Living near green spaces could add 2.5 years to your life

Want to live longer? Living near more green spaces could be part of the answer.

A study published Wednesday in the peer-reviewed journal Science Advances suggests that if you have long-term exposure to more greenery where you live, on average you may be adding 2.5 years to your life.

The paper adds to existing knowledge of the health benefits of living around greenery by shedding more light on how nature can affect our bodies. The researchers looked at long-term exposure to surrounding green spaces and how that affected biological aging among a group of more than 900 people in four US cities.

“Our study shows that being near green space caused some biological or molecular changes that can be detected in our blood,” said Lifang Hou, a preventive medicine professor at Northwestern University’s Feinberg School of Medicine and the study’s principal investigator.

How nature can ‘get under our skin’

To explore the association between long-term exposure to greenery and aging, the researchers compared age-related biological changes in the study’s participants over a 20-year period against data on green spaces near where those people live. Using blood DNA, they were able to measure biological age at a molecular level by analyzing small changes in how genes are related to the aging process, Hou said.

If a person’s biological age, which can be sped up or slowed down depending on how they live, is older than their chronological age, they may be at higher risk for developing age-related health conditions such as cancer, cardiovascular disease or Alzheimer’s, she said.

Biological age “really depends on what we do daily,” including what we eat and how physically active we are, Hou said. The study, however, emphasizes that it’s not only about what each person individually does for their own health, but also their neighborhoods and communities, he said.

“We know the benefits of green space in reducing premature mortality,” said David Rojas-Rueda, an epidemiology professor at Colorado State University who has studied the health benefits of vegetation but was not involved in the latest paper.

“This study explains how this could happen by describing how green spaces can modify how genes are expressed,” he wrote in an email.

“This is one of the first studies that really kind of demonstrates how exposure to nature, living in greener areas, may get under our skin and lead to these kinds of fundamental changes to these biomarkers of aging,” added Peter James, an environmental epidemiologist at Harvard’s TH Chan School of Public Health who studies nature and health but who was not involved in the research.

To assess green spaces, the researchers used satellite imaging and applied a widely accepted measure of quantifying vegetation, said Kyeezu Kim, the study’s lead author and a postdoctoral researcher at Northwestern University’s Feinberg School of Medicine. Kim added that they also identified major parks near the participants’ homes. While that helps identify the location and quantity of plant life, the approach does not provide details about the type — for example, whether the area is a golf course or a forested nature trail — or the quality of green space.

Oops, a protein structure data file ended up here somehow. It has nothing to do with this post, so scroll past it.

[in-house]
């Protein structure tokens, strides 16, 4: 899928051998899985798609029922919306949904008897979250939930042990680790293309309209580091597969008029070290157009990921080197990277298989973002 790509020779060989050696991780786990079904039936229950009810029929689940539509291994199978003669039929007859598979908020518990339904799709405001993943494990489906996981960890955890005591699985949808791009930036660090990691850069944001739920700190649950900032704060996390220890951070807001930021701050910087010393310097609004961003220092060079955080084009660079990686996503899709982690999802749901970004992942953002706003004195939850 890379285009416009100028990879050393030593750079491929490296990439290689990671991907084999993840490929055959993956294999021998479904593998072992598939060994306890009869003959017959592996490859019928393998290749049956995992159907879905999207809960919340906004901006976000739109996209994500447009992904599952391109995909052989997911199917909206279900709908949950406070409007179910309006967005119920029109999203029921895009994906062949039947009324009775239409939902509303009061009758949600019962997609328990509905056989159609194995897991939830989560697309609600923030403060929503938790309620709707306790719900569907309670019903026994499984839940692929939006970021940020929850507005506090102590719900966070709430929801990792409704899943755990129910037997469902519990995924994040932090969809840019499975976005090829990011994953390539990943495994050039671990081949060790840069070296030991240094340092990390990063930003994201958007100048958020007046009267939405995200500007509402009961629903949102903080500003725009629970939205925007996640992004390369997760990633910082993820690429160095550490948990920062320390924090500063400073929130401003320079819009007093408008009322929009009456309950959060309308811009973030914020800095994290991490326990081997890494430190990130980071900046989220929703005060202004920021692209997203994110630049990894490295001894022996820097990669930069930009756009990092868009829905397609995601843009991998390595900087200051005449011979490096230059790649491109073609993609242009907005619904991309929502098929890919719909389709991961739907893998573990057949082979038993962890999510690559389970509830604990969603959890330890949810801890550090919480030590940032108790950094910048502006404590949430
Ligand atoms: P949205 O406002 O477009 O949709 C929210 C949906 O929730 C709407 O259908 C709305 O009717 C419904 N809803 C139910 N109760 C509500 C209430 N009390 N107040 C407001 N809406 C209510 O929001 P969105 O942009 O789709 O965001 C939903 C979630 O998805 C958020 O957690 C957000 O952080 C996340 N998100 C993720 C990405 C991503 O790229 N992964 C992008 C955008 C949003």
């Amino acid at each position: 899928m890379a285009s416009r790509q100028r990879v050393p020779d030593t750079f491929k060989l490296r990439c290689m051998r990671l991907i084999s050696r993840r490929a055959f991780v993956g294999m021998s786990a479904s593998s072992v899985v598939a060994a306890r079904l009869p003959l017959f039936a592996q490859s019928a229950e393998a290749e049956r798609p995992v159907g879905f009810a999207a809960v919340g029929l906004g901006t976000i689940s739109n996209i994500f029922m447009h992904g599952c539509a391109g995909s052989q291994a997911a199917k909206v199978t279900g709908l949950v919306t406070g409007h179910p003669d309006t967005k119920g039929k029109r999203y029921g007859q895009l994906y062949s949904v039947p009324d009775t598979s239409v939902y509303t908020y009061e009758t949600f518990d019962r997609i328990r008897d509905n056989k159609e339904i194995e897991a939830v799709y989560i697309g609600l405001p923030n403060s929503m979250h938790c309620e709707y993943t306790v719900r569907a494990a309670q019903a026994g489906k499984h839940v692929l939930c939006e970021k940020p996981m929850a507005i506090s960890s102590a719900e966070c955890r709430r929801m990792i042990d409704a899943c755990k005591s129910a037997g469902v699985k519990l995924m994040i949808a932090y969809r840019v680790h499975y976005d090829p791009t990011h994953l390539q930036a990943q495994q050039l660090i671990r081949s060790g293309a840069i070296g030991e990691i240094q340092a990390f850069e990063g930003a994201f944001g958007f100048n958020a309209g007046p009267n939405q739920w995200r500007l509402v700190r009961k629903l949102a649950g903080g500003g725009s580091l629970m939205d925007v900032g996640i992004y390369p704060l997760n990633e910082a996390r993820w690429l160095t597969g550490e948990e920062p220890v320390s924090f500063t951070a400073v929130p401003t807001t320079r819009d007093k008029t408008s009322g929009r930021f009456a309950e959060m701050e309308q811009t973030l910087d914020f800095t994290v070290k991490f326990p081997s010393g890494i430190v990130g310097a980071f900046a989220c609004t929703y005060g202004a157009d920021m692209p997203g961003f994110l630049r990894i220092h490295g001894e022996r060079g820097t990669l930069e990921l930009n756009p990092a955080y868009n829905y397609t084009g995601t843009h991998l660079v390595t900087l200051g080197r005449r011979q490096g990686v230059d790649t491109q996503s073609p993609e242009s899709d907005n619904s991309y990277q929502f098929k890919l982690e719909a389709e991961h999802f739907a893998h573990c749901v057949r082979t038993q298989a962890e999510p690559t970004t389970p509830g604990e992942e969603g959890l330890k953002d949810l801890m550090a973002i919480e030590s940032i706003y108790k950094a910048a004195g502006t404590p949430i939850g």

“We have this vegetation data, but it tells us very little about what the active ingredients in nature are that influence health,” James said. “It just tells you the quantity of vegetation in a given area around your home.”

Knowing more details about the green spaces studied and what people might be doing in them is critical, said Karen Seto, director of the Hixon Center for Urban Ecology at the Yale School of the Environment.

“Because we don’t know what type of green space it is, I think for cities, they don’t know is it sufficient just to plant a bunch of street trees?” said Seto, who did not contribute to the new study.

The study also left other questions unanswered, such as why the rate of biological aging did not appear to be the same across race, gender and socioeconomic status. For example, the researchers observed Black people who had more access to green space were only about 1 year younger in biological age compared to the study’s average of 2.5 years.

Experts said more studies are needed to pinpoint how people might benefit from greenery and what other social determinants that could be involved.

Meanwhile, the research should encourage people to think more about their surroundings when making healthy living decisions, in addition to diet, sleep and exercise, Hou said.

The study should also serve as motivation for policy makers to incorporate nature into people’s daily lives, James said.

“We need to start changing our perspective on green space and really seeing it as an essential piece of infrastructure, just the same as sewer systems and garbage collection,” he said. “This is something that we require as human beings to thrive, to be healthy.”

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